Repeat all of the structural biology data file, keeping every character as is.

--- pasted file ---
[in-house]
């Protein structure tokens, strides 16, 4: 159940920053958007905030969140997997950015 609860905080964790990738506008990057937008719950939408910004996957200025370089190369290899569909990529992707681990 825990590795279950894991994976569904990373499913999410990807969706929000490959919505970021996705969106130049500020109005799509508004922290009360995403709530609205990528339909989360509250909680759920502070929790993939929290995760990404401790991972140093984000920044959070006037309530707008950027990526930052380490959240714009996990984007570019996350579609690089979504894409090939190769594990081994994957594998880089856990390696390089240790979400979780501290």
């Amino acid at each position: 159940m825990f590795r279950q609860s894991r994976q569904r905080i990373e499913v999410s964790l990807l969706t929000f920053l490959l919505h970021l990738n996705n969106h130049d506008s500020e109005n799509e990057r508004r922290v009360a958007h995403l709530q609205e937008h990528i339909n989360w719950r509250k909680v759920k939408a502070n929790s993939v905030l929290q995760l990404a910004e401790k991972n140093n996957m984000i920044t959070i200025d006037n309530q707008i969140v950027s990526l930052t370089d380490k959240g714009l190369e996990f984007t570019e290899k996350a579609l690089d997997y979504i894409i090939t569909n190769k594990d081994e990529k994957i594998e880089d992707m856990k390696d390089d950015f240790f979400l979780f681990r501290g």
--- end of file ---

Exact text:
[in-house]
């Protein structure tokens, strides 16, 4: 159940920053958007905030969140997997950015 609860905080964790990738506008990057937008719950939408910004996957200025370089190369290899569909990529992707681990 825990590795279950894991994976569904990373499913999410990807969706929000490959919505970021996705969106130049500020109005799509508004922290009360995403709530609205990528339909989360509250909680759920502070929790993939929290995760990404401790991972140093984000920044959070006037309530707008950027990526930052380490959240714009996990984007570019996350579609690089979504894409090939190769594990081994994957594998880089856990390696390089240790979400979780501290």
């Amino acid at each position: 159940m825990f590795r279950q609860s894991r994976q569904r905080i990373e499913v999410s964790l990807l969706t929000f920053l490959l919505h970021l990738n996705n969106h130049d506008s500020e109005n799509e990057r508004r922290v009360a958007h995403l709530q609205e937008h990528i339909n989360w719950r509250k909680v759920k939408a502070n929790s993939v905030l929290q995760l990404a910004e401790k991972n140093n996957m984000i920044t959070i200025d006037n309530q707008i969140v950027s990526l930052t370089d380490k959240g714009l190369e996990f984007t570019e290899k996350a579609l690089d997997y979504i894409i090939t569909n190769k594990d081994e990529k994957i594998e880089d992707m856990k390696d390089d950015f240790f979400l979780f681990r501290g």